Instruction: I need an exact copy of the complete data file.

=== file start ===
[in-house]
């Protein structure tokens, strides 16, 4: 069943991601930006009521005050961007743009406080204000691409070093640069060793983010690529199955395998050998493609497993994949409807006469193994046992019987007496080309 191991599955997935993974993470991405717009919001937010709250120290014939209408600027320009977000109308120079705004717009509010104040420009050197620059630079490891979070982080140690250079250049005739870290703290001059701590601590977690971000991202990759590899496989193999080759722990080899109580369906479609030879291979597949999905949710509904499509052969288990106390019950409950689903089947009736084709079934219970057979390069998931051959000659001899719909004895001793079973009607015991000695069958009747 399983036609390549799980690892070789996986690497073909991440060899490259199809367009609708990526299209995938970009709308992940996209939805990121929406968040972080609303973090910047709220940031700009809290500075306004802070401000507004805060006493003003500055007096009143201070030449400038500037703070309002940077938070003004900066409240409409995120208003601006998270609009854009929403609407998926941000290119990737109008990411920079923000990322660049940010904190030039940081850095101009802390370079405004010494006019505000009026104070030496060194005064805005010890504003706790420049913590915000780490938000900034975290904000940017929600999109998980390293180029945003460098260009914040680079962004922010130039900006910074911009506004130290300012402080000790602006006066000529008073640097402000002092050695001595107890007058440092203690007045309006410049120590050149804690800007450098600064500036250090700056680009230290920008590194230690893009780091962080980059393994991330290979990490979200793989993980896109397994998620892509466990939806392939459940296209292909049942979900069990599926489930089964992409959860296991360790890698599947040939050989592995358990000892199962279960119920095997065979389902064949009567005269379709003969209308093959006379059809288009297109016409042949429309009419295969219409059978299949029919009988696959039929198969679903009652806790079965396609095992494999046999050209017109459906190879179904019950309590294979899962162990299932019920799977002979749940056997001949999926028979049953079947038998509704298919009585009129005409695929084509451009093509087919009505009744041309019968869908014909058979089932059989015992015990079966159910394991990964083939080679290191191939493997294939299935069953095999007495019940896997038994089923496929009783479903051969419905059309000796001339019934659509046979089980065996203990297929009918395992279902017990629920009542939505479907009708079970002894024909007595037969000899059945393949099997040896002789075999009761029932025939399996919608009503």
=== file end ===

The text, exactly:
[in-house]
């Protein structure tokens, strides 16, 4: 069943991601930006009521005050961007743009406080204000691409070093640069060793983010690529199955395998050998493609497993994949409807006469193994046992019987007496080309 191991599955997935993974993470991405717009919001937010709250120290014939209408600027320009977000109308120079705004717009509010104040420009050197620059630079490891979070982080140690250079250049005739870290703290001059701590601590977690971000991202990759590899496989193999080759722990080899109580369906479609030879291979597949999905949710509904499509052969288990106390019950409950689903089947009736084709079934219970057979390069998931051959000659001899719909004895001793079973009607015991000695069958009747 399983036609390549799980690892070789996986690497073909991440060899490259199809367009609708990526299209995938970009709308992940996209939805990121929406968040972080609303973090910047709220940031700009809290500075306004802070401000507004805060006493003003500055007096009143201070030449400038500037703070309002940077938070003004900066409240409409995120208003601006998270609009854009929403609407998926941000290119990737109008990411920079923000990322660049940010904190030039940081850095101009802390370079405004010494006019505000009026104070030496060194005064805005010890504003706790420049913590915000780490938000900034975290904000940017929600999109998980390293180029945003460098260009914040680079962004922010130039900006910074911009506004130290300012402080000790602006006066000529008073640097402000002092050695001595107890007058440092203690007045309006410049120590050149804690800007450098600064500036250090700056680009230290920008590194230690893009780091962080980059393994991330290979990490979200793989993980896109397994998620892509466990939806392939459940296209292909049942979900069990599926489930089964992409959860296991360790890698599947040939050989592995358990000892199962279960119920095997065979389902064949009567005269379709003969209308093959006379059809288009297109016409042949429309009419295969219409059978299949029919009988696959039929198969679903009652806790079965396609095992494999046999050209017109459906190879179904019950309590294979899962162990299932019920799977002979749940056997001949999926028979049953079947038998509704298919009585009129005409695929084509451009093509087919009505009744041309019968869908014909058979089932059989015992015990079966159910394991990964083939080679290191191939493997294939299935069953095999007495019940896997038994089923496929009783479903051969419905059309000796001339019934659509046979089980065996203990297929009918395992279902017990629920009542939505479907009708079970002894024909007595037969000899059945393949099997040896002789075999009761029932025939399996919608009503």